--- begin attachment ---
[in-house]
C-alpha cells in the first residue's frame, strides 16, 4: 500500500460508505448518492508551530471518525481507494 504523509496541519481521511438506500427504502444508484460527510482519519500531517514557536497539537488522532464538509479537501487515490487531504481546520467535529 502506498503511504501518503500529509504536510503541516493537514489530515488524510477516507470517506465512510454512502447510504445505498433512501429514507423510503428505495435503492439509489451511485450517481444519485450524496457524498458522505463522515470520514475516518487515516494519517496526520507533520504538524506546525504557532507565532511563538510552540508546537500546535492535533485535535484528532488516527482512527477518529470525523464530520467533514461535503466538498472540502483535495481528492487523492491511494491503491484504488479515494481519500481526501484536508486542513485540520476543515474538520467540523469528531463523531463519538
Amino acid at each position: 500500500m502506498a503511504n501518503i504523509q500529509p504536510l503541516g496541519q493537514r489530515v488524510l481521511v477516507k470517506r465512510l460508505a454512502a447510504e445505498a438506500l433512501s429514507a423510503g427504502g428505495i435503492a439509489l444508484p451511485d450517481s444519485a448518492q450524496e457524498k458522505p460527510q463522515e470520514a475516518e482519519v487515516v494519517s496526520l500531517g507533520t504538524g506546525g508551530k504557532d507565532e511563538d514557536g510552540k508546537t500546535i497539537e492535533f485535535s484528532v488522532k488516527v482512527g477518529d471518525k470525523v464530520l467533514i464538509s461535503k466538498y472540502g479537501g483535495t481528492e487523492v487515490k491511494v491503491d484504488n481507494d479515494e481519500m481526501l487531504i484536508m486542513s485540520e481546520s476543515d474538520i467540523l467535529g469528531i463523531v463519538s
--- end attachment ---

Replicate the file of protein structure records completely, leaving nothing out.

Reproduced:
[in-house]
C-alpha cells in the first residue's frame, strides 16, 4: 500500500460508505448518492508551530471518525481507494 504523509496541519481521511438506500427504502444508484460527510482519519500531517514557536497539537488522532464538509479537501487515490487531504481546520467535529 502506498503511504501518503500529509504536510503541516493537514489530515488524510477516507470517506465512510454512502447510504445505498433512501429514507423510503428505495435503492439509489451511485450517481444519485450524496457524498458522505463522515470520514475516518487515516494519517496526520507533520504538524506546525504557532507565532511563538510552540508546537500546535492535533485535535484528532488516527482512527477518529470525523464530520467533514461535503466538498472540502483535495481528492487523492491511494491503491484504488479515494481519500481526501484536508486542513485540520476543515474538520467540523469528531463523531463519538
Amino acid at each position: 500500500m502506498a503511504n501518503i504523509q500529509p504536510l503541516g496541519q493537514r489530515v488524510l481521511v477516507k470517506r465512510l460508505a454512502a447510504e445505498a438506500l433512501s429514507a423510503g427504502g428505495i435503492a439509489l444508484p451511485d450517481s444519485a448518492q450524496e457524498k458522505p460527510q463522515e470520514a475516518e482519519v487515516v494519517s496526520l500531517g507533520t504538524g506546525g508551530k504557532d507565532e511563538d514557536g510552540k508546537t500546535i497539537e492535533f485535535s484528532v488522532k488516527v482512527g477518529d471518525k470525523v464530520l467533514i464538509s461535503k466538498y472540502g479537501g483535495t481528492e487523492v487515490k491511494v491503491d484504488n481507494d479515494e481519500m481526501l487531504i484536508m486542513s485540520e481546520s476543515d474538520i467540523l467535529g469528531i463523531v463519538s